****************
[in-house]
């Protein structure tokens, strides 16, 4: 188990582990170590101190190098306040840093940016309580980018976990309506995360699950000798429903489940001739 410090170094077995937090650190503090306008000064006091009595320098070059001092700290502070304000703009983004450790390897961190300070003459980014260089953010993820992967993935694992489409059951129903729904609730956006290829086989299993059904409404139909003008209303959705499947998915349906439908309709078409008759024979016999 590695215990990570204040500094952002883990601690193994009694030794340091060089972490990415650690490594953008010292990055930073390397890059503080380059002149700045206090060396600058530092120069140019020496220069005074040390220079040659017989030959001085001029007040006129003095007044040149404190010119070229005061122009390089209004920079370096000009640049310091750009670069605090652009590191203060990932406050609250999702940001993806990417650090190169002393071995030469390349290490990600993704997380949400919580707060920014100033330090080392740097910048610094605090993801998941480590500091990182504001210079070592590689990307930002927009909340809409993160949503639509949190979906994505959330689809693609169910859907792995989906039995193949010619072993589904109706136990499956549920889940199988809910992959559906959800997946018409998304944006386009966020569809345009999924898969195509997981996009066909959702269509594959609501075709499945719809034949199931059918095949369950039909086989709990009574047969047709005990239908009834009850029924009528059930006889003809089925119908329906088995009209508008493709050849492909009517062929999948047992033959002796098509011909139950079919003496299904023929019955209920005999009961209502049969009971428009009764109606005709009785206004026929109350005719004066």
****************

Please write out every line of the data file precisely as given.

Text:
[in-house]
């Protein structure tokens, strides 16, 4: 188990582990170590101190190098306040840093940016309580980018976990309506995360699950000798429903489940001739 410090170094077995937090650190503090306008000064006091009595320098070059001092700290502070304000703009983004450790390897961190300070003459980014260089953010993820992967993935694992489409059951129903729904609730956006290829086989299993059904409404139909003008209303959705499947998915349906439908309709078409008759024979016999 590695215990990570204040500094952002883990601690193994009694030794340091060089972490990415650690490594953008010292990055930073390397890059503080380059002149700045206090060396600058530092120069140019020496220069005074040390220079040659017989030959001085001029007040006129003095007044040149404190010119070229005061122009390089209004920079370096000009640049310091750009670069605090652009590191203060990932406050609250999702940001993806990417650090190169002393071995030469390349290490990600993704997380949400919580707060920014100033330090080392740097910048610094605090993801998941480590500091990182504001210079070592590689990307930002927009909340809409993160949503639509949190979906994505959330689809693609169910859907792995989906039995193949010619072993589904109706136990499956549920889940199988809910992959559906959800997946018409998304944006386009966020569809345009999924898969195509997981996009066909959702269509594959609501075709499945719809034949199931059918095949369950039909086989709990009574047969047709005990239908009834009850029924009528059930006889003809089925119908329906088995009209508008493709050849492909009517062929999948047992033959002796098509011909139950079919003496299904023929019955209920005999009961209502049969009971428009009764109606005709009785206004026929109350005719004066």